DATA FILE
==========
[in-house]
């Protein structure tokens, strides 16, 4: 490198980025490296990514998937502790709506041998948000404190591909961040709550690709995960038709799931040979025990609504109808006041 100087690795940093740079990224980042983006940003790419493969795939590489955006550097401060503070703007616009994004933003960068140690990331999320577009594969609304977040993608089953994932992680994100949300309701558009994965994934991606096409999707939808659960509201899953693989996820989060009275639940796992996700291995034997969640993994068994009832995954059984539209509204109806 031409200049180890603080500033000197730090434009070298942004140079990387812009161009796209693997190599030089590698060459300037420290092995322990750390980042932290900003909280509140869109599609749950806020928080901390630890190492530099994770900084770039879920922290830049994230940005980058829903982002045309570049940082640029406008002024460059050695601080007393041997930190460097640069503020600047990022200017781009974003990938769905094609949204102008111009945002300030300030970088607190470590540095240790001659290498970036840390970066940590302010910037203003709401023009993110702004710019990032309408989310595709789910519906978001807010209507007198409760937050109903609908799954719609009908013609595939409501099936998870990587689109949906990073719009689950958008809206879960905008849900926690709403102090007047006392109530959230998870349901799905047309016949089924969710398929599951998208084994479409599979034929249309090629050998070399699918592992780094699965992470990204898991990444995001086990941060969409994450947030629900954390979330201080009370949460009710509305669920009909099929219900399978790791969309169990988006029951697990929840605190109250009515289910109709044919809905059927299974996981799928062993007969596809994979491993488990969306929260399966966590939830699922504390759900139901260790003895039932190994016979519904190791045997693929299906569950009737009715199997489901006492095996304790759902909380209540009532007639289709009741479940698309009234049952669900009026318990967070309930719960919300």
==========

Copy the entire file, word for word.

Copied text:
[in-house]
């Protein structure tokens, strides 16, 4: 490198980025490296990514998937502790709506041998948000404190591909961040709550690709995960038709799931040979025990609504109808006041 100087690795940093740079990224980042983006940003790419493969795939590489955006550097401060503070703007616009994004933003960068140690990331999320577009594969609304977040993608089953994932992680994100949300309701558009994965994934991606096409999707939808659960509201899953693989996820989060009275639940796992996700291995034997969640993994068994009832995954059984539209509204109806 031409200049180890603080500033000197730090434009070298942004140079990387812009161009796209693997190599030089590698060459300037420290092995322990750390980042932290900003909280509140869109599609749950806020928080901390630890190492530099994770900084770039879920922290830049994230940005980058829903982002045309570049940082640029406008002024460059050695601080007393041997930190460097640069503020600047990022200017781009974003990938769905094609949204102008111009945002300030300030970088607190470590540095240790001659290498970036840390970066940590302010910037203003709401023009993110702004710019990032309408989310595709789910519906978001807010209507007198409760937050109903609908799954719609009908013609595939409501099936998870990587689109949906990073719009689950958008809206879960905008849900926690709403102090007047006392109530959230998870349901799905047309016949089924969710398929599951998208084994479409599979034929249309090629050998070399699918592992780094699965992470990204898991990444995001086990941060969409994450947030629900954390979330201080009370949460009710509305669920009909099929219900399978790791969309169990988006029951697990929840605190109250009515289910109709044919809905059927299974996981799928062993007969596809994979491993488990969306929260399966966590939830699922504390759900139901260790003895039932190994016979519904190791045997693929299906569950009737009715199997489901006492095996304790759902909380209540009532007639289709009741479940698309009234049952669900009026318990967070309930719960919300």